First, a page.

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The following is LEMPAUTE's Orphan Profile.
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Quick Facts about  LEMPAUTE

Gender  Female Date of Birth  Sunday, October 22, 2006
Location Found  The West Gate Conservancy
Age on Arrival  Two weeks old
Comments on Place Found  She was found abandoned walking down a road by the West Gate Rangers on a routine foot patrol
Reason for being Orphaned  Panic Separation / Stampede

We received a phone call from Ian Craig of Lewa Downs at 12 noon on the 2nd of November regarding an elephant rescue from the West Gate Conservancy. Another elephant rescue from Northern Kenya, west of Samburu National Reserve, this time the same area where Loijuk was found.

The vast landscape where Lempaute was found, and  The rescue plane on Sasaab Airstrip

The landcruiser arrives at the airstrip  Lempaute with the men that rescued her

The tiny calf in the back of the landcruiser  The Scouts that rescued Lempaute

The men that rescued Lempaute

“Lempaute" as her rescuers have named her after the area she was found, is just two weeks old and absolutely tiny. The scouts of The West Gate Conservancy were on a routine foot patrol when they came across this tiny calf walking all alone down a road. The moment she became aware of their presence she ran off into the bush screaming, but then later emerged from the undergrowth and began to follow them. She followed them as they walked for about an hour until such time as the patrol vehicle which was summoned by radio from the Head Quarters of the Conservancy was able to collect them and rescue the elephant. There were no elephants anywhere in the area, and her ears were very sun burnt which would indicate that she had been without her mother for at least 24 hours. She was rescued on the migration route the elephants use in the wet season as they transit through from Laikipia to the Mathews Range and it is suspected she was left behind simply because she could not keep up with the herd. It is not unusual for these northern elephants to streak under the cover of darkness in order to avoid hostile humans, but we can never be sure what the real reason is, just that she was found, a tiny little elephant in a vast landscape without another adult elephant for miles around. How fortunate it was that the West Gate Conservancy scouts found her and were able to rescue her, as an elephant this age without her mother would be terribly vulnerable to predators, and without her mothers milk would certainly not last long.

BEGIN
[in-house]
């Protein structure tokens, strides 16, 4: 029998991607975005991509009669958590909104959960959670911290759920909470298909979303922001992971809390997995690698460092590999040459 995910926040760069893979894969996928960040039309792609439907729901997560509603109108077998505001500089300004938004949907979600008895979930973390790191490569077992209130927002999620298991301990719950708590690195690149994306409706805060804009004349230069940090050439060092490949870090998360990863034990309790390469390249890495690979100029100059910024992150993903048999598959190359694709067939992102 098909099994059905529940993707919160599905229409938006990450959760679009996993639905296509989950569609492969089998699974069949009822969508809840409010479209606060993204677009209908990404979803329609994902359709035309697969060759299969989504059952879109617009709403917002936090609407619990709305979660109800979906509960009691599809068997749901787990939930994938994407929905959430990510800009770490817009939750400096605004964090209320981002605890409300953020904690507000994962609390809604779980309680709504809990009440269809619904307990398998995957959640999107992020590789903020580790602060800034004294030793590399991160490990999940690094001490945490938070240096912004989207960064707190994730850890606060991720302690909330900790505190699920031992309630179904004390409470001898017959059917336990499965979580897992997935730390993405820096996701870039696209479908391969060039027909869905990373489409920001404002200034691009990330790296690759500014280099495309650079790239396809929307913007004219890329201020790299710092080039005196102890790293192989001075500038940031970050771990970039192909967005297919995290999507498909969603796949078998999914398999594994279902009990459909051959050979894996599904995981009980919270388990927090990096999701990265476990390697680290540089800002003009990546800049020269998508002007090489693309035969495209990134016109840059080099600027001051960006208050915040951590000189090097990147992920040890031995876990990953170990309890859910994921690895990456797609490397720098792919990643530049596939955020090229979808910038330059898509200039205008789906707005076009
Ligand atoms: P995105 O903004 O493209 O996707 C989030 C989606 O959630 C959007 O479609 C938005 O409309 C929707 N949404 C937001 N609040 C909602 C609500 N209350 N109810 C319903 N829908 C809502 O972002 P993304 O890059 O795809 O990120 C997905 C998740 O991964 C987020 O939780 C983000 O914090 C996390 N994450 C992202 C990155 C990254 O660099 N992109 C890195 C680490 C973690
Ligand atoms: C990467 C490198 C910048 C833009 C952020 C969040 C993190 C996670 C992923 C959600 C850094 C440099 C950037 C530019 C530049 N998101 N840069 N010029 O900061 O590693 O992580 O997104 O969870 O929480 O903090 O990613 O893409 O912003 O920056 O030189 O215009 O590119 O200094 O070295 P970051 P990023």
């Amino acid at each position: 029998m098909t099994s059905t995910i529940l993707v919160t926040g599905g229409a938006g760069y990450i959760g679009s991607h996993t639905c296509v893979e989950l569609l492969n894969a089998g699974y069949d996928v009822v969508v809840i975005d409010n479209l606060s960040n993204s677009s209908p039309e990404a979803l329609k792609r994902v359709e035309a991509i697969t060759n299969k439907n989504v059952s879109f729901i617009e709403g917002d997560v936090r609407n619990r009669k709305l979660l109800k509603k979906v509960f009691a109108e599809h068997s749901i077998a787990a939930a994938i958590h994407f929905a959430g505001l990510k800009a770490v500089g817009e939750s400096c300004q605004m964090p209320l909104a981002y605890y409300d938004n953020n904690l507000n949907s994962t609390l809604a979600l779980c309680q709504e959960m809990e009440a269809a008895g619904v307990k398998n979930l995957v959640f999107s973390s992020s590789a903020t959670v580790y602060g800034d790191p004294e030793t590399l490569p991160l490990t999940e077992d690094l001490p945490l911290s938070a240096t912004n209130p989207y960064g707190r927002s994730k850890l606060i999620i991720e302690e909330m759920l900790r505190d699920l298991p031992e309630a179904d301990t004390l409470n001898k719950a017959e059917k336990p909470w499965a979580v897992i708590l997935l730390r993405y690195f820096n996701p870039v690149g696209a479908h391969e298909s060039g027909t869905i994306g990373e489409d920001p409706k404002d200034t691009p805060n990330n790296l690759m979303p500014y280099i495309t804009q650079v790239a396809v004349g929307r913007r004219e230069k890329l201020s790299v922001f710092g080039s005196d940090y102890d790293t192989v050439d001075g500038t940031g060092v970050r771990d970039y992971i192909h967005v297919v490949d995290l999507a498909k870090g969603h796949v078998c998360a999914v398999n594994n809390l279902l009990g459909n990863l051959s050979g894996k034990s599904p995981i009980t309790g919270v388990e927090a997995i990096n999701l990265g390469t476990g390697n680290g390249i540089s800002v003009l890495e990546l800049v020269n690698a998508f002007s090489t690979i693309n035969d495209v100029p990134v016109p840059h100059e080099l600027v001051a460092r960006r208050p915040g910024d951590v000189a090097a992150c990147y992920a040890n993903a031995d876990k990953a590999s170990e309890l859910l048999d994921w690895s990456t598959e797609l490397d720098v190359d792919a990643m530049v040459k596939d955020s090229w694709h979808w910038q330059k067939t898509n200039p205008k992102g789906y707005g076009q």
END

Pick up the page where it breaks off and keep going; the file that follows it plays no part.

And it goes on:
The hand that rescued her comforts the young calf while being loaded onto the plane

She was terrified during the flight  Lempaute during the flight

Ananash sits with the calf throughout the flight

The rescue plane landed on a bush strip on the South bank of the Ewaso Niro River and shortly after landing the land cruiser arrived with the tiny calf and those that rescued her. She immediately took both the rehydration and the milk offered to her by the Keepers and then was prepared for the one hour flight back to Nairobi. Her legs were loosely bound for the journey, but this coupled with the flight terrified her, and she struggled throughout, screaming and fighting against the straps. On arrival she was absolutely exhausted, unable to walk and breathing rapidly, all the while flapping her ears. It was cause for concern as her breathing was laboured and we expected the worst, but as time past and after about an hour she slowly calmed down, and her breathing became normal. She is of course adored by all who meet her, and has two very special little playmates in Lesanju and Shimba whom we hope will grow up with her and become life long friends.

Meeting Lempaute  Little Lempaute

Trying to give the newcomer some rehydration liquid

Lempaute, a little calf rescued from west of Samburu  Angela Sheldrick and Lempaute

A tear

Lempaute the next day heads out on a walk with a Keeper  Three tiny babies, hopefully they will grow up together and be lifelong friends

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The David Sheldrick Wildlife Trust   P.O. Box 15555 Nairobi KenyaThe David Sheldrick Wildlife Trust is a non-profit in Kenya, a registered charity in England and Wales (1103836) and is supported by The David Sheldrick Wildlife Trust USA, a 501(c)(3) in the United States.

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